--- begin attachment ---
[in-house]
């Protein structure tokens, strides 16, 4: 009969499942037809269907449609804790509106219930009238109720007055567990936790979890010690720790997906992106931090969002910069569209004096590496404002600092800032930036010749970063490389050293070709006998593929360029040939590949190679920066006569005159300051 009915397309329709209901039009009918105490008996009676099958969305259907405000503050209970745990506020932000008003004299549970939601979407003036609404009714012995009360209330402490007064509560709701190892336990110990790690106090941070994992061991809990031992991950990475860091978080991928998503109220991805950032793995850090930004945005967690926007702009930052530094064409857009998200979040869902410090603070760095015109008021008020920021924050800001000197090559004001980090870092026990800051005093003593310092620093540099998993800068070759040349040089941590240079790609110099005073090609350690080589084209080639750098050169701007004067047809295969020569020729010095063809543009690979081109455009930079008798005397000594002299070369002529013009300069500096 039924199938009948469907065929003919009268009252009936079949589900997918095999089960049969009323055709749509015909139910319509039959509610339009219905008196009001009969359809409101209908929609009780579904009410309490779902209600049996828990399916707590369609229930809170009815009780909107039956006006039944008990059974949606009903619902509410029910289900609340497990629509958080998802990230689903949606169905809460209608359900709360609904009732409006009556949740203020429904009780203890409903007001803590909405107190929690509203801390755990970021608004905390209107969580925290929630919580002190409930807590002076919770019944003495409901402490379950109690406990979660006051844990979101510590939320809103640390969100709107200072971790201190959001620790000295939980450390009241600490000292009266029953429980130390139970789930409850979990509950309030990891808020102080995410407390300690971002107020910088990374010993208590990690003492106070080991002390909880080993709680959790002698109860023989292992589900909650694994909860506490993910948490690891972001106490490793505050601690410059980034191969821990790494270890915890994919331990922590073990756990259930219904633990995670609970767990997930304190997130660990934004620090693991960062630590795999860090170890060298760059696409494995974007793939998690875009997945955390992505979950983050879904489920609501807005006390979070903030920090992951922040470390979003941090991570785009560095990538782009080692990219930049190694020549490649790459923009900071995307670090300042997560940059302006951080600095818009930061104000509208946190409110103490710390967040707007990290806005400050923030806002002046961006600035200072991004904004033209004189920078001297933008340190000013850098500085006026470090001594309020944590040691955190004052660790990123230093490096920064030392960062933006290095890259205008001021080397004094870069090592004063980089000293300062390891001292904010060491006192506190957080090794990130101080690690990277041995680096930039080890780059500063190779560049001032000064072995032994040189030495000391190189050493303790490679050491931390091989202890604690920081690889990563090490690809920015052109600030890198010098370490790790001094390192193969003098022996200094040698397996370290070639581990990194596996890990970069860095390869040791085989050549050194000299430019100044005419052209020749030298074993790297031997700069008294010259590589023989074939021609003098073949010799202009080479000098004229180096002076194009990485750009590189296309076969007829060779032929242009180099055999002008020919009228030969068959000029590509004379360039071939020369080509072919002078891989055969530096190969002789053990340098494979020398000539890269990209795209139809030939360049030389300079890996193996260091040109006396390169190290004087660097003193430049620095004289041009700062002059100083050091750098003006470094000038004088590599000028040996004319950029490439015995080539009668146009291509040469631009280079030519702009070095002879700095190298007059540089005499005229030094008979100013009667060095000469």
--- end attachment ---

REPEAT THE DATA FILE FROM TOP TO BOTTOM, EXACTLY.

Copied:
[in-house]
């Protein structure tokens, strides 16, 4: 009969499942037809269907449609804790509106219930009238109720007055567990936790979890010690720790997906992106931090969002910069569209004096590496404002600092800032930036010749970063490389050293070709006998593929360029040939590949190679920066006569005159300051 009915397309329709209901039009009918105490008996009676099958969305259907405000503050209970745990506020932000008003004299549970939601979407003036609404009714012995009360209330402490007064509560709701190892336990110990790690106090941070994992061991809990031992991950990475860091978080991928998503109220991805950032793995850090930004945005967690926007702009930052530094064409857009998200979040869902410090603070760095015109008021008020920021924050800001000197090559004001980090870092026990800051005093003593310092620093540099998993800068070759040349040089941590240079790609110099005073090609350690080589084209080639750098050169701007004067047809295969020569020729010095063809543009690979081109455009930079008798005397000594002299070369002529013009300069500096 039924199938009948469907065929003919009268009252009936079949589900997918095999089960049969009323055709749509015909139910319509039959509610339009219905008196009001009969359809409101209908929609009780579904009410309490779902209600049996828990399916707590369609229930809170009815009780909107039956006006039944008990059974949606009903619902509410029910289900609340497990629509958080998802990230689903949606169905809460209608359900709360609904009732409006009556949740203020429904009780203890409903007001803590909405107190929690509203801390755990970021608004905390209107969580925290929630919580002190409930807590002076919770019944003495409901402490379950109690406990979660006051844990979101510590939320809103640390969100709107200072971790201190959001620790000295939980450390009241600490000292009266029953429980130390139970789930409850979990509950309030990891808020102080995410407390300690971002107020910088990374010993208590990690003492106070080991002390909880080993709680959790002698109860023989292992589900909650694994909860506490993910948490690891972001106490490793505050601690410059980034191969821990790494270890915890994919331990922590073990756990259930219904633990995670609970767990997930304190997130660990934004620090693991960062630590795999860090170890060298760059696409494995974007793939998690875009997945955390992505979950983050879904489920609501807005006390979070903030920090992951922040470390979003941090991570785009560095990538782009080692990219930049190694020549490649790459923009900071995307670090300042997560940059302006951080600095818009930061104000509208946190409110103490710390967040707007990290806005400050923030806002002046961006600035200072991004904004033209004189920078001297933008340190000013850098500085006026470090001594309020944590040691955190004052660790990123230093490096920064030392960062933006290095890259205008001021080397004094870069090592004063980089000293300062390891001292904010060491006192506190957080090794990130101080690690990277041995680096930039080890780059500063190779560049001032000064072995032994040189030495000391190189050493303790490679050491931390091989202890604690920081690889990563090490690809920015052109600030890198010098370490790790001094390192193969003098022996200094040698397996370290070639581990990194596996890990970069860095390869040791085989050549050194000299430019100044005419052209020749030298074993790297031997700069008294010259590589023989074939021609003098073949010799202009080479000098004229180096002076194009990485750009590189296309076969007829060779032929242009180099055999002008020919009228030969068959000029590509004379360039071939020369080509072919002078891989055969530096190969002789053990340098494979020398000539890269990209795209139809030939360049030389300079890996193996260091040109006396390169190290004087660097003193430049620095004289041009700062002059100083050091750098003006470094000038004088590599000028040996004319950029490439015995080539009668146009291509040469631009280079030519702009070095002879700095190298007059540089005499005229030094008979100013009667060095000469």